In the image above you can see two plates, one above the base and one below mounted using metal spacers and M3 screws. In the design file we can also see a number of different holes. Some big circular ones and some smaller ones. The smaller ones are for mounting different kinds of modules using spacers and screws. The larger ones are for routing wires from different modules towards the battery back. 

    The base has also been designed for mounting the MeArm for one of the activities. It allows Codi to have an Acrylic version of MeArm to be mounted at the front for different activities like object retrieval and manipulation. Since the MeArm uses around 4 servo motors, we already have a power distribution board and servo connection board to connect a MeArm to the Arduino Uno of Codi. 

  • Developing the Content

    shamylmansoor10/16/2017 at 12:47 0 comments

    CodiBot is supposed to be a fun, easy and affordable robot for kids to learn coding, robotics, electronics and problem solving. Just by hooking up an Arduino with a few motors does not really satisfy the goals of this project. Therefore one of the major tasks of this is to create creative content around the Bot that enables children to keep on learning with the kit. With our team's experience of developing curriculum based on thematic project based learning we have developed a few activities. These include

    • Fire Fighting Codi
    • Astronaut Codi
    • Obstacle Avoidance Codi
    • Line Follower Codi

    In our sessions the children our given different missions around which they have to program Codi and solve the mission. For example in one of the first missions they learn to program Codi by blinking an LED. They just don't blink it they have to program a message which is then read by another robot. The following video shows the activity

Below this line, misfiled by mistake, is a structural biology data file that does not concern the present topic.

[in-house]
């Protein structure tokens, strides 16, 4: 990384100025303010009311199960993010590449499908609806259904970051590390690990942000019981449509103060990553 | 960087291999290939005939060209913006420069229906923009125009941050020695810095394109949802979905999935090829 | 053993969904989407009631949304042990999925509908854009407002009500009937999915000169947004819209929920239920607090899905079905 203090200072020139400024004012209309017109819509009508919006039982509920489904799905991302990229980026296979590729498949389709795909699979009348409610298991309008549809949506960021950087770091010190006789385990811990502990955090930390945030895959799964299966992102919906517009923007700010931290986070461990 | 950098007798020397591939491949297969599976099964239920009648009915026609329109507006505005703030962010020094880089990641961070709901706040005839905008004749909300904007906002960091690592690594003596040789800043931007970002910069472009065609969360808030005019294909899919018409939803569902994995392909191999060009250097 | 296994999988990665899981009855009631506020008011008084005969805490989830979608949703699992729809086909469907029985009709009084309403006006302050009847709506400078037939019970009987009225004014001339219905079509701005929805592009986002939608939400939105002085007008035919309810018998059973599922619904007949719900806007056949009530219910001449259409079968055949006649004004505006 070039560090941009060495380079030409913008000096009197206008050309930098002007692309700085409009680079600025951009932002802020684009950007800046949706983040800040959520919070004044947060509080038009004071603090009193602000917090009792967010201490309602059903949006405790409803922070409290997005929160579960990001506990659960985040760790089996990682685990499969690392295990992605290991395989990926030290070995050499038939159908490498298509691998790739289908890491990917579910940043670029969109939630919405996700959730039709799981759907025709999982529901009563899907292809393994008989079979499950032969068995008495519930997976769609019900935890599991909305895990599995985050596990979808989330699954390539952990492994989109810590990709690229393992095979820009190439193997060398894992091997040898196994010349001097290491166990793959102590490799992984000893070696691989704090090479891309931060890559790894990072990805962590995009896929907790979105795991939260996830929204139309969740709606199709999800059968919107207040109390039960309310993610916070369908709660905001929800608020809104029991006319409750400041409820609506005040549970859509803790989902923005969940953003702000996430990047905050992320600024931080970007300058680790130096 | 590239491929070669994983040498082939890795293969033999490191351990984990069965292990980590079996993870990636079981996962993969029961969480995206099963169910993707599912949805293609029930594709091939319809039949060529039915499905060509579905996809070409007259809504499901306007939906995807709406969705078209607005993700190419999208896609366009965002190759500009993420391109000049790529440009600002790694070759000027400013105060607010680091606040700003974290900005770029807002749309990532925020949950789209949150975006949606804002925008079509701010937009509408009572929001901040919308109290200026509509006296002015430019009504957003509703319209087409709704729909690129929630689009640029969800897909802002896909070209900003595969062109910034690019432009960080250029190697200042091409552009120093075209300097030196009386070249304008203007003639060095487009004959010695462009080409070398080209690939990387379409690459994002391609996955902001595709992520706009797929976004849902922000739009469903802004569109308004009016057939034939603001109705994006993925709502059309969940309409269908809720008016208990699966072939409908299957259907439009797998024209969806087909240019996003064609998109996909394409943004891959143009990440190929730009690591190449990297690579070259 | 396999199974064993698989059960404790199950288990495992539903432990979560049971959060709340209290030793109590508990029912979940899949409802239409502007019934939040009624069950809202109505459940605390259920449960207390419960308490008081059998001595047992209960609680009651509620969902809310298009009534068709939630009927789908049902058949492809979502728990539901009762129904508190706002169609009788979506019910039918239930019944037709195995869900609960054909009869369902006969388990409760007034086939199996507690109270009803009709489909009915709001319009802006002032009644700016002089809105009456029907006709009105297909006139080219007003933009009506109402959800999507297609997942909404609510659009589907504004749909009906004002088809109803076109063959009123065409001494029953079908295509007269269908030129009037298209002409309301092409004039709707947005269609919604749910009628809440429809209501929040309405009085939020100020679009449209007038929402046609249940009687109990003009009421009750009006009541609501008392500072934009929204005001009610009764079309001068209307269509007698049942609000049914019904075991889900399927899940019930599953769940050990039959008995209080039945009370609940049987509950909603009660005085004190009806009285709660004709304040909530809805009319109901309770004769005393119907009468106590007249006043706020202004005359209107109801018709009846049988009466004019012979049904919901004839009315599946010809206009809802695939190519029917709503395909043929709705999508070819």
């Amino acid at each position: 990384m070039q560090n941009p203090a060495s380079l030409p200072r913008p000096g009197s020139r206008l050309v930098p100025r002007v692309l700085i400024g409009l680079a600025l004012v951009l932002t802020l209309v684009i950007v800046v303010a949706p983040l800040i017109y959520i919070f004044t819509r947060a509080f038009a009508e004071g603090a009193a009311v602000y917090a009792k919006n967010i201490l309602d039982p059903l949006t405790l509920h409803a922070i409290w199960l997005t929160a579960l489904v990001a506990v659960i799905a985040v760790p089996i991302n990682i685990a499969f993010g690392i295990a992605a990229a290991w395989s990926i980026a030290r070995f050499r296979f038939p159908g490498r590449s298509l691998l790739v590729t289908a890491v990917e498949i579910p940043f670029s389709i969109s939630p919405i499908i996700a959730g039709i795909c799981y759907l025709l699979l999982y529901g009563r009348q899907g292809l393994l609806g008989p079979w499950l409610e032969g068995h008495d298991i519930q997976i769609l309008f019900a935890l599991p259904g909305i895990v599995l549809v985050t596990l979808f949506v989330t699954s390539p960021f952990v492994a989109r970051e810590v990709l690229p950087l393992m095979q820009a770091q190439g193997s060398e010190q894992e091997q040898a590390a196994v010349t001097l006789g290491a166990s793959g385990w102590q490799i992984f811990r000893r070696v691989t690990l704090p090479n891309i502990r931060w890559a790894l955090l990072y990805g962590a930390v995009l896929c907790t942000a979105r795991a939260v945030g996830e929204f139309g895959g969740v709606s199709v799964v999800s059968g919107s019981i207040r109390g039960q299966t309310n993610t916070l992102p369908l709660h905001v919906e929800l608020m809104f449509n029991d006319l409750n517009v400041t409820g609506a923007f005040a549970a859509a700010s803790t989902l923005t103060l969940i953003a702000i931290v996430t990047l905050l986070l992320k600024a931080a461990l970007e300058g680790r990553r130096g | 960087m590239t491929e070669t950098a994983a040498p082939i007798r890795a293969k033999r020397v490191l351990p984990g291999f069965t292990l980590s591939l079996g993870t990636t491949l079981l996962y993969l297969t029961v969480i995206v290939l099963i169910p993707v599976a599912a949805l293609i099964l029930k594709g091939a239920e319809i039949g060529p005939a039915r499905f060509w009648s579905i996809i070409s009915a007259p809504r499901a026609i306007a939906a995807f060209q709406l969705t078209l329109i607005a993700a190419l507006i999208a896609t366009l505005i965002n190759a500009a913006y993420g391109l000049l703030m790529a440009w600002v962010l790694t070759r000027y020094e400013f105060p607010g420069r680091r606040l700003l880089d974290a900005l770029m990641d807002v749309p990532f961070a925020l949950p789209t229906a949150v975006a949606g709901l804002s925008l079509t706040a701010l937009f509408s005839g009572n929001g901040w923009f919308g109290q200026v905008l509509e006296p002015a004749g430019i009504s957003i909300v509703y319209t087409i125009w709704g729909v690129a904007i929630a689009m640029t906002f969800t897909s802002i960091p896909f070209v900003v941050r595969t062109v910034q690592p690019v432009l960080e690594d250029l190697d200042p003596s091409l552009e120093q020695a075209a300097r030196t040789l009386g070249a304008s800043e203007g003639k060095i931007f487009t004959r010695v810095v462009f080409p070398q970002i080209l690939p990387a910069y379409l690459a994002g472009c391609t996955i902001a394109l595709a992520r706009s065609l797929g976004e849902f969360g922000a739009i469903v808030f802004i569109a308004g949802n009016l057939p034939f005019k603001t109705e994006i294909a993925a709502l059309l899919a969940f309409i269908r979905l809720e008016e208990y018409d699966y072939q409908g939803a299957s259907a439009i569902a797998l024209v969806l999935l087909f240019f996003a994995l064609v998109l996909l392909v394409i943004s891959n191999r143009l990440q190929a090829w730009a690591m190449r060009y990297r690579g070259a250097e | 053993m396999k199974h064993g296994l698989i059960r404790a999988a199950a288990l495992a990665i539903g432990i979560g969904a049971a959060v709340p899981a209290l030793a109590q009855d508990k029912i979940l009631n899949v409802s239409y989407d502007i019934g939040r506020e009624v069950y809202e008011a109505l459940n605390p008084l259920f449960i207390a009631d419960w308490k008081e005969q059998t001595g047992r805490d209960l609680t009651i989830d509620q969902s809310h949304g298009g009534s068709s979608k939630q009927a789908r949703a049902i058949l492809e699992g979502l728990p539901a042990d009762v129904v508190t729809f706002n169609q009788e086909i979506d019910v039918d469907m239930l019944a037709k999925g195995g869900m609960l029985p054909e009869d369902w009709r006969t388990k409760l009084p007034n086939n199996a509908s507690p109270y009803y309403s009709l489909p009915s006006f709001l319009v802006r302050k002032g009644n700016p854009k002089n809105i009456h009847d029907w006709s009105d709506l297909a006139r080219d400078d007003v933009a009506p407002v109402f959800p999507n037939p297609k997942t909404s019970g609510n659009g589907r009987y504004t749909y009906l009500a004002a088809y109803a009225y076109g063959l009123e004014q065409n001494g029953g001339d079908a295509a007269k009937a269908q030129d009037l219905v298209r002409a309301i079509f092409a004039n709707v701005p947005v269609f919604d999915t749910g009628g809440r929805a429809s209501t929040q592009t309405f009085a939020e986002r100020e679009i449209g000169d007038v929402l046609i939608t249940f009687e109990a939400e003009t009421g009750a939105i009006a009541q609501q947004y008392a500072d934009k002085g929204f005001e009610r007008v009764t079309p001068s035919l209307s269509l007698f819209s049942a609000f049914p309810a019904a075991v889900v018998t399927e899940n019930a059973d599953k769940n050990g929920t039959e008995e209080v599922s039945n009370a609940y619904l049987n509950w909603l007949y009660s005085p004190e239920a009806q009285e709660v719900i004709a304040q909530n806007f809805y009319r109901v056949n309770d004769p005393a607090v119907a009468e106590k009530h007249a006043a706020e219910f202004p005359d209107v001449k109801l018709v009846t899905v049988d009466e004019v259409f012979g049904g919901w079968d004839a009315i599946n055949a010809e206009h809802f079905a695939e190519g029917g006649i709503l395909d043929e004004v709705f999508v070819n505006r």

In another session the children are given a mission to find Water on the surface of MARS. The following two videos are used in the session.

    We have also developed a number of downloadable tutorials that the kids can follow at home. There is more content that we plan to develop around CodiBot including YouTube videos as well as downloadable content and programs.

    1. Getting Started
    2. Avoiding Obstacles
    3. Line Following
    4. Fire Fighting
    5. Astronaut Codi

  • Selecting the Base Shape

    shamylmansoor10/16/2017 at 12:29 0 comments

    Although it seems pretty trivial decision, however while deciding on the shape of our robot we had plenty of discussions within the team. We experimented with different shapes and decided on the octagon. Here is an explanation as to why.

    When we started designing this robot, we thought about using the usual robot chassis that is available from most websites. 

    However we decided to design our own chassis as we wanted to build a robot that would have lots of add-ons and a number of possibilities. Just using an off the shelf chassis did not give us the freedom to design our add-ons according to how we wanted to place them on the robot. 

    After discussing many different designs and going through different prototypes and versions we ended up with a Octagon shape. We considered a circular chassis, a hexagon as well as the traditional shape shown in the image above. The reason for choosing an octagon shape was it gave us plenty of room to add sensor modules which are usually straight or rectangular in shape. Refer to the image with the Sonar sensor. 8 different small sides gave us 8 spaces to mount sensors that needed to be at the boundary of the base plate (the chassis). For this reason we did not use the existing chassis shape as well as the circular shape. 

  • Developing different components

    shamylmansoor10/16/2017 at 12:09 0 comments